On ‘Chrome Neon Jesus’, Teenage Wrist prove that quality alternative rock never goes out of style

There’s something that’s truly warm and nostalgic about Teenage Wrist’s 2018 debut album, Chrome Neon Jesus. Whether it’s the album artwork that brings to mind Catherine Wheel’s sophomore album Chrome or the band’s sound that conjures memories of discovering bands like The Verve and/or Ride for the first time, there’s a lot to enjoy on this record. But it’s not just the aforementioned nostalgic warmth that makes this record so awesome – it’s the timeless quality in songs like the title track that make Teenage Wrist such an exciting act.

Teenage Wrist obviously aren’t the only band pulling off this style currently. Bands like Narrow Head, Superheaven (plz make more music), and even the likes of Boston Manor are pulling from ’90s alt-rock and shoegaze acts with regularity. But it’s Teenage Wrist who are one of the best at doing it, simply by writing arena-sized songs.

This album really hits a peak level of professionalism because it’s fueled by intense, intriguing drum work, bright melodies, and crunchy alt-rock guitars that simply sound huge. There’s a lot of influences coalescing here – dream pop, shoegaze, noise rock, alt-rock, and more – but it’s Teenage Wrist’s ability to bring all these elements together that makes this album a must-listen.

Album highlight “Stoned, Alone” will immediately draw you in. While the lyrics express disillusionment and boredom, the music itself is anything but. With the kind of warmth that lends itself to the nostalgia of years gone by, tracks this infectious are pretty much timeless. Fantastic drumming, vocals, and a familiar guitar tone all help make the song one of the best in the Teenage Wrist catalogue.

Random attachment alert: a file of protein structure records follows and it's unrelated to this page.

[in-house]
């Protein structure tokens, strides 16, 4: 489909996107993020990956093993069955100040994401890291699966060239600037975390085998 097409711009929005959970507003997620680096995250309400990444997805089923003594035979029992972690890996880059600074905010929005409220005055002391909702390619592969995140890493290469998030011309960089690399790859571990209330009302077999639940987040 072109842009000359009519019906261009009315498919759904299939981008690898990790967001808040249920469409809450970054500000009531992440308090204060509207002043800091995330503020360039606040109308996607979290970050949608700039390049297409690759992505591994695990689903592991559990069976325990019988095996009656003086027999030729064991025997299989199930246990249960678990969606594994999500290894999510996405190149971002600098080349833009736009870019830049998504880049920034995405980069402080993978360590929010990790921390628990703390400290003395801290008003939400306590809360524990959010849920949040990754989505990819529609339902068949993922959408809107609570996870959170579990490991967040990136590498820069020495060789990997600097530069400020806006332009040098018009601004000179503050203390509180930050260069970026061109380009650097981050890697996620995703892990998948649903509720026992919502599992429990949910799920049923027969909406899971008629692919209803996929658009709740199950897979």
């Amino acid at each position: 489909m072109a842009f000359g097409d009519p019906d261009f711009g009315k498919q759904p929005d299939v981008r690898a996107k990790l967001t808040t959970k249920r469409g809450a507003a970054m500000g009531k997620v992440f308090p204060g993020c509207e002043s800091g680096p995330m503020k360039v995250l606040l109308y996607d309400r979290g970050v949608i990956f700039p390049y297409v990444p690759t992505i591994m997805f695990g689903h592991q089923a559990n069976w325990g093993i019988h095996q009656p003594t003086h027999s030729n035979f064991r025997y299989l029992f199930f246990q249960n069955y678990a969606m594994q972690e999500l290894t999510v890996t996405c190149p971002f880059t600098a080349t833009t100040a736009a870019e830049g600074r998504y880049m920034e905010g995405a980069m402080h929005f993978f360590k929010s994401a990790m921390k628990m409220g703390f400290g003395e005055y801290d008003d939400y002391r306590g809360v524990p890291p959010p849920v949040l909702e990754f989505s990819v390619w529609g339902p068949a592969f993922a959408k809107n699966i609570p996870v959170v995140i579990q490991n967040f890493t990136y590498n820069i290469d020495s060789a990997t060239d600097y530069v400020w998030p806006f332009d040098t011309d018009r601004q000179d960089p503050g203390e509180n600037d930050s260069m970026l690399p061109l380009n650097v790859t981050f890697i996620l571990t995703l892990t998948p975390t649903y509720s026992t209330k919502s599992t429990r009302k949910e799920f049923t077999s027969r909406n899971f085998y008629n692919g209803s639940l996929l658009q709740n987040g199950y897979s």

Luckily, the album isn’t just about this one huge single. Album highlight “Daylight” echoes some of the greatest bands of the genre like Ride’s Nowhere album – just with more guitar punch. It’s in this way that Teenage Wrist ensures the songs that make up Chrome Neon Jesus don’t put you to sleep. Even on tracks that lean more towards their dream pop influences, like on “Swallow”, they never forget to turn up the distortion. Best played LOUDLY.

But wait, there’s more! “Black Flamingo”, with its anthemic chorus and memorable melodies, was simply made to be played on MTV in the early ’90s. The fact that it (like the rest of the album) still sounds so fresh now readily speaks to its timelessness. And sometimes the best songs are the most simplistic ones. Take “Dweeb”, for example. With its anthemic-sounding guitars and a generally easy vocal performance, its obvious shoegaze-influenced sound is reminiscent of most of Chrome Neon Jesus. Yet, it still manages to stand out.

On Chrome Neon Jesus, there simply aren’t weak tracks. With plenty of grunge, shoegaze, dream pop, and alternative rock influences from across the spectrum, Teenage Wrist really managed to differentiate themselves from the legion of bands that decided to try this style with plenty of reverence for the genres and bands that influenced them – blazing their own trail in the process. Timeless, yet still relevant for these times.

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